Wanted, with Angelina Jolie, reviewed.

Reviews of the latest films.
June 27 2008 3:21 PM

The Dominatrix

Angelina Jolie crushes James McAvoy like a bug in Wanted.

Wanted. Click image to expand
Wanted

When I first heard that Angelina Jolie and James McAvoy would be paired up in an action movie this summer, I remember scoffing about what an unsexy couple they'd make. I believe my exact words were, "She'll crush him like a bug." "Sounds pretty sexy to me," said my interlocutor, giving me an unsolicited yet bracing glimpse into his fantasy life.

He was right. For those whose fantasies include being crushed like bugs by Angelina Jolie (or beaten senseless by hulking Russian thugs, or forced to use dead pigs for target practice by Morgan Freeman), Wanted(Universal Pictures) is a compendium of bedside erotica. I don't know when I've seen a mainstream movie that so explicitly caters to the S&M niche. And the chemistry of the central couple, which seemed destined to bring the movie down, is instead the hottest thing in this effects-laden but ultimately empty film.

McAvoy is the delicate-faced, slight-framed Scotsman who seems born to play victims and pushovers. (In the last few years, he's been Idi Amin's personal physician in The Last King of Scotland, the sacrificial faun in The Lion, The Witch and the Wardrobe, and the young swain unjustly accused of child rape in Atonement.) And Jolie is, well, Angelina Jolie, the closest thing we have to a real-life superhero. Just think about it: She seems to be everywhere at once, never ages, travels the world crusading for right, and can easily be pictured crouched atop a gargoyle on the Chrysler Building. Perhaps the ultimate coup of Jolie stunt casting was the role of Grendel's mother, the gorgeous she-monster of Robert Zemeckis' Beowulf. But Fox, the infallible superassassin she plays here, comes in as a close second.

Wanted's plot is an overripe brew of elements from The Matrix, Fight Club, and The Da Vinci Code. Centuries ago, it seems, a guild of ancient weavers formed a secret society known as the Fraternity, a band of killers with otherworldly gifts (they can curve the trajectory of a bullet, for example, or heal their wounds overnight in tubs filled with a special molten wax). A textile mill in modern-day Chicago is the last outpost for the society, whose members consult the Loom of Fate (no, seriously) for woven-in-code tips on whom to kill next. None of this has anything to do with Wesley Gibson (McAvoy), a timid accountant prone to anxiety attacks, until he's spectacularly kidnapped by Fox (Jolie) and forced to undergo Fraternity hazing—that is, training.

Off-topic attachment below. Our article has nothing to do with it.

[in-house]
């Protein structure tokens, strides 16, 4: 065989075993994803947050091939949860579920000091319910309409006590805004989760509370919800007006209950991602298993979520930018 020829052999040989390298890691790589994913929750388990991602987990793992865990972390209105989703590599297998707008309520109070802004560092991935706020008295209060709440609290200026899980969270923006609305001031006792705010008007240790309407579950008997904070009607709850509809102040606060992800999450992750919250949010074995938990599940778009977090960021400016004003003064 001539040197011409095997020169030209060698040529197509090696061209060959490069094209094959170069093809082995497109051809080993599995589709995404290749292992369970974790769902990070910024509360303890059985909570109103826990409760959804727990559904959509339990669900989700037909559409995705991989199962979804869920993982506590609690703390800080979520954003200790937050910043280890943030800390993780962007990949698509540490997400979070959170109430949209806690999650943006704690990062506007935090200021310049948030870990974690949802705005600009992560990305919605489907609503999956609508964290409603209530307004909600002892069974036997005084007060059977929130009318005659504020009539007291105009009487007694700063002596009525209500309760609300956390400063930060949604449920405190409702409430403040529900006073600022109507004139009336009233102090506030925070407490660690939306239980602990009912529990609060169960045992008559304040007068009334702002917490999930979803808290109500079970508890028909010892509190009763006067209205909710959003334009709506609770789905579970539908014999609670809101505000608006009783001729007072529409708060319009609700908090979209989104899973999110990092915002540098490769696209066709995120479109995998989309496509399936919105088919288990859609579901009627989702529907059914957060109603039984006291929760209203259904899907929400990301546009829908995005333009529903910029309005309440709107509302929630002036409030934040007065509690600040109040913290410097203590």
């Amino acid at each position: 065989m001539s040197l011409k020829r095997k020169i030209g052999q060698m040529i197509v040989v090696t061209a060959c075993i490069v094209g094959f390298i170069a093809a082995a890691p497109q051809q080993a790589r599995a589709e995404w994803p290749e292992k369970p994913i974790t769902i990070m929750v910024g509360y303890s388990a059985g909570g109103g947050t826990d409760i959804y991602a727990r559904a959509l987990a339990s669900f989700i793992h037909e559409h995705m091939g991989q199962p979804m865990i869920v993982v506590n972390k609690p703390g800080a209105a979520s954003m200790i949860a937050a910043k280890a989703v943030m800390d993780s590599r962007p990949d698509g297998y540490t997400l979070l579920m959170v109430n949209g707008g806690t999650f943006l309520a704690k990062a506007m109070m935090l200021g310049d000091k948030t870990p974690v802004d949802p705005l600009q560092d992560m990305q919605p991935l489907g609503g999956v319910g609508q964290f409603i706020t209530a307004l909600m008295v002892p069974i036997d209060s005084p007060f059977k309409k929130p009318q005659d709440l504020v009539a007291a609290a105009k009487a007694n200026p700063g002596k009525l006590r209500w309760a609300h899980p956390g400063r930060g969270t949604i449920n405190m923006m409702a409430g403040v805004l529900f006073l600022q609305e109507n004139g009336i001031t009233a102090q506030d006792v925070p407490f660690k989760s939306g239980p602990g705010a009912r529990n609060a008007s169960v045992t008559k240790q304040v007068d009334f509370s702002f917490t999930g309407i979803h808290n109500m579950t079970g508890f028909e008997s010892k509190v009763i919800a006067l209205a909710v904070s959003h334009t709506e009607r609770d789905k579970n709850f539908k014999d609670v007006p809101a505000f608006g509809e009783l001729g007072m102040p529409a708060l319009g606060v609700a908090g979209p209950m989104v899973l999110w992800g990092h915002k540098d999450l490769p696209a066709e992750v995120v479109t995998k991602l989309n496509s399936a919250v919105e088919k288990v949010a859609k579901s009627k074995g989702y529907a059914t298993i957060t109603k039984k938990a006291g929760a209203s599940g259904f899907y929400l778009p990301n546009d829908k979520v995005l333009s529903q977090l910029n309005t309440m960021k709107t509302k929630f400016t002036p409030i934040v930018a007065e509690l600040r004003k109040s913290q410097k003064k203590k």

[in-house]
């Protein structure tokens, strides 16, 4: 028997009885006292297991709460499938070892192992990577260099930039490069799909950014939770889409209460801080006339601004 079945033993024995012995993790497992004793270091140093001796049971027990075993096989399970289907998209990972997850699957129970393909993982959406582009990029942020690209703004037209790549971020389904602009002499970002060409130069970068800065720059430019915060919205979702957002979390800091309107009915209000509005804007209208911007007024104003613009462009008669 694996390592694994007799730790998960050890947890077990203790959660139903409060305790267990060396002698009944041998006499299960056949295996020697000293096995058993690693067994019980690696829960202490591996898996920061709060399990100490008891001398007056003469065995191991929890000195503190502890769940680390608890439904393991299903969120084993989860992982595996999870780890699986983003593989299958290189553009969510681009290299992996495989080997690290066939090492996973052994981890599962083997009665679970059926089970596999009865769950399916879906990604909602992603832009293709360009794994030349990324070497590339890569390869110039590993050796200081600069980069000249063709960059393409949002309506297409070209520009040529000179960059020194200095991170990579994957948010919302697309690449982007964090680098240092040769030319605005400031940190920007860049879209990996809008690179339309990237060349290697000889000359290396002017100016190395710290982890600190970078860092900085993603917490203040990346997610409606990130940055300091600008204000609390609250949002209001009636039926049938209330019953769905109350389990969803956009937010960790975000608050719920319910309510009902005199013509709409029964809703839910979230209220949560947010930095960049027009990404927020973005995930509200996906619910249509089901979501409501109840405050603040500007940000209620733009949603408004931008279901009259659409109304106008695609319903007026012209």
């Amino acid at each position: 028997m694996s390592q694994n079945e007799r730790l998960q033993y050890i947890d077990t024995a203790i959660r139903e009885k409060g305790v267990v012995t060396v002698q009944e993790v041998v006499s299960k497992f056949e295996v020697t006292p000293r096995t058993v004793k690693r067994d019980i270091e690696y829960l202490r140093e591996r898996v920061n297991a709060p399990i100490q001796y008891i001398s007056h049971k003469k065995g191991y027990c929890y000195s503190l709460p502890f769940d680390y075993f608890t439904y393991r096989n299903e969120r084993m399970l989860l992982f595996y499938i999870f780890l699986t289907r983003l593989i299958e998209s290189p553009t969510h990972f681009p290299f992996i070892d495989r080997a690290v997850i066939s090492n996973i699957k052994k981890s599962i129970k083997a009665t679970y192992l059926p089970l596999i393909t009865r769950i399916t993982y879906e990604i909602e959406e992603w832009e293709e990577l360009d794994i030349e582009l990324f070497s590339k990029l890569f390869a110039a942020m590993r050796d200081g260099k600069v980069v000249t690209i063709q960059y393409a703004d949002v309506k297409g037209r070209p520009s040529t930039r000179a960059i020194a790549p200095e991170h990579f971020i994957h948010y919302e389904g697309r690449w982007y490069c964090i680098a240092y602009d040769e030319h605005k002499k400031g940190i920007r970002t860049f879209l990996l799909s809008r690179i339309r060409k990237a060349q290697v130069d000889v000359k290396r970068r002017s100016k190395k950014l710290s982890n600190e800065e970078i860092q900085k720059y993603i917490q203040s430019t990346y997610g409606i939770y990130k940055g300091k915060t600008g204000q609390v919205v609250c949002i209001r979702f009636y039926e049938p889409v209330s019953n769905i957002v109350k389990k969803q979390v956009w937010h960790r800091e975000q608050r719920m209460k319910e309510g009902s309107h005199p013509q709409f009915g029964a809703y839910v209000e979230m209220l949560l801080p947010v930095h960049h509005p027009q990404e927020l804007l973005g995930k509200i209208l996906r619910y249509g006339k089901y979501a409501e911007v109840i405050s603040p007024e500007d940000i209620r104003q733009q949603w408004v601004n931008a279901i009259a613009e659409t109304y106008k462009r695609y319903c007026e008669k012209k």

It's during these long training sequences that the movie's semisecret BDSM subtext is at its clearest. "Not too tight, right?" asks a Fraternity minion, tying the wimpy Wesley to a chair for one of many brutal interrogations as Fox looks coolly on. "No, that's … nice," replies our hero, pausing just long enough to get a big laugh from the audience. Plenty of movies (most disturbingly, the new breed of "extreme horror" movies like Hostel and Saw) offer kicks by portraying the suffering of others. But watching someone get his kicks from suffering—especially when that someone is the male action hero with whom the male target audience is presumably meant to identify—is a perverse and refreshing turnabout.

When Wesley, in his words, "grows a pair" and becomes a full-fledged member of the Fraternity, bending bullets and decoding fabric swatches with the best of them, Wanted gets less kinky and a lot less interesting. Timur Bekmambetov, the Russian director of the visually spectacular thrillers Night Watch and Day Watch, loves to tease the audience with slo-mo, reverse motion, close-up bullet-cam, and other hammy tricks. Some of these impress by their sheer audacity: After a bad guy gets shot, for example, we watch the bullet travel backwards, out of his skull and back through space and time, into the gun barrel of the man who shot him. Wanted is based on a series of comic books by Mark Millar and J.G. Jones that are apparently so dark and amoral as to make this movie's mayhem seem positively Amish. Myself, I prefer action films in which the stunts, however unlikely, adhere to at least some of the laws of physics. But if the graphic-novel-style hyperviolence of Sin City or 300 is your thing, go ahead and knock yourself out. Or let Angelina do it for you … It feels so much nicer that way.

Dana Stevens is Slate's movie critic.

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